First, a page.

Welcome to episode 10! If you are a doctor or healthcare professional who suffers from intense anxiety, this podcast is for you! I I speak to Dr Mark Cross, a psychiatrist with clinical experience over three decades (further info on his bio at the end of the show notes). Mark wrote a book last year all about his own experience with anxiety; he's something of a role model in the world of being open about his very human difficulties, whilst still operating at the top of his game in psychiatry.In this conversation, some of the questions and themes covered are: What happens when you start to be more vulnerable and disclose your own difficulties to the world and people in your profession? How do colleagues respond? How do patients respond? Why it was easier for Mark to speak about his sexuality rather than anxiety, and how his sexuality has helped him develop a strong relationship with certain clients. The nature of anxiety difficulties being the struggle you have internally, which may not be visible to the outside world. How do you navigate boundaries with patients when trying to be open about your own "stuff"? The difference between "normal" anxiety, and that which is more debilitating. The importance of self-acceptance as healthcare professionals, as this determines how we treat our patients. I hope you enjoy the episode. About me:My name is Nathan and I'm a coach and clinical psychologist devoted to helping healthcare professionals keep well and perform at their best.If you are a doctor who struggles with self-doubt and confidence, then feel free to join my FREE Facebook group where I provide weekly resources for overcoming that niggling feeling that you're not good enough. Click here and sign up.You can also check out my website at www.nathanillman.com MARK'S BIOHe graduated as a doctor in Cape Town, specialised in the UK, and has worked as a specialist in Sydney since 2005. He holds senior conjoint lecturer positions at the Universities of NSW and Western Sydney.Mark has special interests in sexuality issues, mental health in the workplace and improving the care and quality of life of people with lived experience, and carers.In 2015, he received the Royal Australian and New Zealand College of Psychiatrists NSW Branch Meritorious Award for his “significant contribution” to psychiatry. Mark is co-author of ‘Changing Minds,’ mental health guide for you, family and friends, published by ABC Books/Harper Collins, and was the Lead Psychiatrist in the ABC TV series ‘Changing Minds.’ He is a well-respected speaker on MH issues, a SANE Australia board member, and a passionate advocate on the importance of preventative mental health. He lives with his husband John, they have 2 sons, and a cat. Check out his website with links to all his stuff, including his books, HERE.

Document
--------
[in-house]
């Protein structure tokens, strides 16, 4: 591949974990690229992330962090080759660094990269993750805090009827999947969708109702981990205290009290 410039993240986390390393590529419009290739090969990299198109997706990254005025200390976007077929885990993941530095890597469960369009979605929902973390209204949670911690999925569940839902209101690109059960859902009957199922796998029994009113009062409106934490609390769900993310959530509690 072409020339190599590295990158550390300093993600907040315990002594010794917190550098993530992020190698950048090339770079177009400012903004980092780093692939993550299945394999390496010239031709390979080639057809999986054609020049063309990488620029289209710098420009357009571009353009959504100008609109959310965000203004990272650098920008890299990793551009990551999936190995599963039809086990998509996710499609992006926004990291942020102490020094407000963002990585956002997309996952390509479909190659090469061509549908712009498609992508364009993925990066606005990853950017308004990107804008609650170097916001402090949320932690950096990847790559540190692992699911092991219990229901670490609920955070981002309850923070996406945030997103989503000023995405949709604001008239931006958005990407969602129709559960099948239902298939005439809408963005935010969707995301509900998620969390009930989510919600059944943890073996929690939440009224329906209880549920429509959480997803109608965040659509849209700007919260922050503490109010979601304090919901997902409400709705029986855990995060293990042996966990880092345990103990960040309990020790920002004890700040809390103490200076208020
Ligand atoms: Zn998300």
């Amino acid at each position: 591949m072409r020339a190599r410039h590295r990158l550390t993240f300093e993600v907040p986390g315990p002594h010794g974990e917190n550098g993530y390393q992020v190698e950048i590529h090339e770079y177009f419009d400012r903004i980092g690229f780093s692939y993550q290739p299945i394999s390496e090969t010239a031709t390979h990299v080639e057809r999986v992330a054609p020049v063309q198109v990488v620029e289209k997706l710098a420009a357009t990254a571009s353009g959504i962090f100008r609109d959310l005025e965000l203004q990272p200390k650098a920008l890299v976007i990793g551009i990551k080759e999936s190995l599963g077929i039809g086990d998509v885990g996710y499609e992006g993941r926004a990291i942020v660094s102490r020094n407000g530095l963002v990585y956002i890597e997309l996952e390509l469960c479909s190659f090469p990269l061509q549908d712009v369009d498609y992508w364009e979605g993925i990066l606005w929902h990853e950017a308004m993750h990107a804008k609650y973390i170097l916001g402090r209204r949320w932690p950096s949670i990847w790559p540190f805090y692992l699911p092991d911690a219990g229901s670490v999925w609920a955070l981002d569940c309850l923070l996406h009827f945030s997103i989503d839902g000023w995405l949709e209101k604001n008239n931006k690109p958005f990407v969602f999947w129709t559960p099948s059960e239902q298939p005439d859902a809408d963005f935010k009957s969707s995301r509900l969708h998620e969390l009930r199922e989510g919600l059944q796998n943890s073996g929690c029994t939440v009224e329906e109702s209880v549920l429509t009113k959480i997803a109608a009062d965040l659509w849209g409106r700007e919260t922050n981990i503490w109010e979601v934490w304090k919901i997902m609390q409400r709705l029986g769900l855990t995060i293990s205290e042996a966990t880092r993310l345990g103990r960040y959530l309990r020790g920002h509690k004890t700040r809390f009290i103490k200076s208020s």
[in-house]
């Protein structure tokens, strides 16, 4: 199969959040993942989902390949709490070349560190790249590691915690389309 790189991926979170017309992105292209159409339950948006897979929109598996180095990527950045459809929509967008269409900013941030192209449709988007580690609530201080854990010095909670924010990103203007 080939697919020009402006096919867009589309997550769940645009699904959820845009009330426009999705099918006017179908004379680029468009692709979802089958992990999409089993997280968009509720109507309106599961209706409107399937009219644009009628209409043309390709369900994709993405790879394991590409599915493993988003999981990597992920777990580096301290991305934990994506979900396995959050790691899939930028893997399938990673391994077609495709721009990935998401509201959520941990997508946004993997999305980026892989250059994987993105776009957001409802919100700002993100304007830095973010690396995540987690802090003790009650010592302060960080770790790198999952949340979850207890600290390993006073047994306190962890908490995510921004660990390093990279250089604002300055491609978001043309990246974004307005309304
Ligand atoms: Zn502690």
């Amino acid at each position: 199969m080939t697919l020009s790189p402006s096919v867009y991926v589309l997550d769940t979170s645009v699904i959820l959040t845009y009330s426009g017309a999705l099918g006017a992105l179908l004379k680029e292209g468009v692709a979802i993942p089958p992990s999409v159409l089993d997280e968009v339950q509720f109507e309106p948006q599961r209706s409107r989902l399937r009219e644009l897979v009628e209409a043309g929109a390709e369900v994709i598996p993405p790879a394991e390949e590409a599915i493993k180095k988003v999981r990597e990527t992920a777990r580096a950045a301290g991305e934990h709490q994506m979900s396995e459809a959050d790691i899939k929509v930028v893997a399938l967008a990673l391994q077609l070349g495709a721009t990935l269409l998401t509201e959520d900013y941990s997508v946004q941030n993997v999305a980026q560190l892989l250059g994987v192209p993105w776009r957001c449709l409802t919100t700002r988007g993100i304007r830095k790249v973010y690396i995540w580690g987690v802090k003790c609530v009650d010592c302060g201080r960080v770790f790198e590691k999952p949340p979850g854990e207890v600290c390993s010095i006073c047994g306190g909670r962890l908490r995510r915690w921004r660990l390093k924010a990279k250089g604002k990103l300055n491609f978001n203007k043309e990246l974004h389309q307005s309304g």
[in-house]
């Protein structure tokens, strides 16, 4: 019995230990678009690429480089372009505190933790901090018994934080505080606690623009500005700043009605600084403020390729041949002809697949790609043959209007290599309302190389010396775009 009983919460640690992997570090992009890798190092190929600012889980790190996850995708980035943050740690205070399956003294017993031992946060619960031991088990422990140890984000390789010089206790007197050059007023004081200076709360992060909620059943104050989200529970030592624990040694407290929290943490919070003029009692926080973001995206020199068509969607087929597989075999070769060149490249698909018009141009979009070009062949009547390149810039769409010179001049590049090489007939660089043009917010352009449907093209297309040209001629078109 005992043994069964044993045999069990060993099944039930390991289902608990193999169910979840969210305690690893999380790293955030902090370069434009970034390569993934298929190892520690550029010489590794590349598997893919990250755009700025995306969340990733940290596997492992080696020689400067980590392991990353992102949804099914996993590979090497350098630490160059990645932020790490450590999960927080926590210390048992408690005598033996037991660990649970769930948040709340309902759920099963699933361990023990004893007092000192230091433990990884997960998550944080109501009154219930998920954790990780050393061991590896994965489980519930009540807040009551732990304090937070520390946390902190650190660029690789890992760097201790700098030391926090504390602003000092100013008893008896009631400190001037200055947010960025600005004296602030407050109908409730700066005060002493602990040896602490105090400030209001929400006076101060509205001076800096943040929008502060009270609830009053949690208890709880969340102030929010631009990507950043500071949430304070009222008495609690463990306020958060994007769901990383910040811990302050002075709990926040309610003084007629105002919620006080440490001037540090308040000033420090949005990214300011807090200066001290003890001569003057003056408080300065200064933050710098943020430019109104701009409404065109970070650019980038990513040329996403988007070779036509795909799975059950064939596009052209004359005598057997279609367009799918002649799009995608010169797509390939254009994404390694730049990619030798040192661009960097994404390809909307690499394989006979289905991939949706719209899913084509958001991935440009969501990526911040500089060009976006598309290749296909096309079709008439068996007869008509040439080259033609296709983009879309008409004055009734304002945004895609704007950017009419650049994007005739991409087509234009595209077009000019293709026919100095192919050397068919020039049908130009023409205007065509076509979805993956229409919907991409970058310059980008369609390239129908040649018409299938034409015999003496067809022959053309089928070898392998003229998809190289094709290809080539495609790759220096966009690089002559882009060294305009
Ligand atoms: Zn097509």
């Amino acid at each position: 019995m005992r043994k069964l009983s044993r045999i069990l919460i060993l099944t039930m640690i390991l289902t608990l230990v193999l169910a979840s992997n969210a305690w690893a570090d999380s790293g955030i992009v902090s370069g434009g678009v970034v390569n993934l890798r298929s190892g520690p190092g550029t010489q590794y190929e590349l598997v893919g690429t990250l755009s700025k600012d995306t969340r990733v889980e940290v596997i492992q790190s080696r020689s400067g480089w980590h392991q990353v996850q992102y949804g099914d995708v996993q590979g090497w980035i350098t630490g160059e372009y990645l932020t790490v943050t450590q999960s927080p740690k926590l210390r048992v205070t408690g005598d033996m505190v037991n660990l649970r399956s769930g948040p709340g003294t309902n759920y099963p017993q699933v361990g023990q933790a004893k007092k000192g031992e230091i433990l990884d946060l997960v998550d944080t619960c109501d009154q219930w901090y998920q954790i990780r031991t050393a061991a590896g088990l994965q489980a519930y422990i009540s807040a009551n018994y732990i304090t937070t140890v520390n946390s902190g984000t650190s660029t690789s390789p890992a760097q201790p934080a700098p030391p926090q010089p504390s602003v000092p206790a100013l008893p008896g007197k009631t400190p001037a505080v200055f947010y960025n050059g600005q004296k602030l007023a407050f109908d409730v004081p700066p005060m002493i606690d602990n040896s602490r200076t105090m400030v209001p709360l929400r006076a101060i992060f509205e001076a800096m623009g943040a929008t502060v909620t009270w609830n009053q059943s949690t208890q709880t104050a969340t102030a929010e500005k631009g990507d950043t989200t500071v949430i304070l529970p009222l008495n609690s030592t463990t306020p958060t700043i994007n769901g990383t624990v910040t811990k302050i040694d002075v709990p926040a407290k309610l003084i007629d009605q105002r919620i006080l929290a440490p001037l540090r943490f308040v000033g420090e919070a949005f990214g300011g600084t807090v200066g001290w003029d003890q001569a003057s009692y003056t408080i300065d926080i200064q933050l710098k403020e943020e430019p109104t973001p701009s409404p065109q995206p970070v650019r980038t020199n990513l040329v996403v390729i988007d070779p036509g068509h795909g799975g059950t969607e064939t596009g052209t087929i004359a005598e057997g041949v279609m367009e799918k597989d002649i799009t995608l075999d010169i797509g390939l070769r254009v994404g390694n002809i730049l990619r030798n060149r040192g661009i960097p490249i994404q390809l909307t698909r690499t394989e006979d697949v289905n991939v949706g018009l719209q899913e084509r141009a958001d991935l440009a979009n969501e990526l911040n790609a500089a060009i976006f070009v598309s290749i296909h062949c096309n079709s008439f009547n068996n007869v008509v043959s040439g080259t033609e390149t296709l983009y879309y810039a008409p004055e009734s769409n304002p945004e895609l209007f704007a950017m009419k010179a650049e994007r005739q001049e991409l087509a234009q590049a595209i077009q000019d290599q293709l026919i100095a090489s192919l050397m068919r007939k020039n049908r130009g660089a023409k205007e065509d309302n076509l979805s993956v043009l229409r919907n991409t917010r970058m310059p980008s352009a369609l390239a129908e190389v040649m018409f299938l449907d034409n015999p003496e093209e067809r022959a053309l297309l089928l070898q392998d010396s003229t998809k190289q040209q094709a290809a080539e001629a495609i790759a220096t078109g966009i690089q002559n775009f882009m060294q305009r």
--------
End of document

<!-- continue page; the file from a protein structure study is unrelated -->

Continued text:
65 minutes | Mar 18, 2021
Episode 9 - An interview with me: How to overcome barriers to changing careers in healthcare.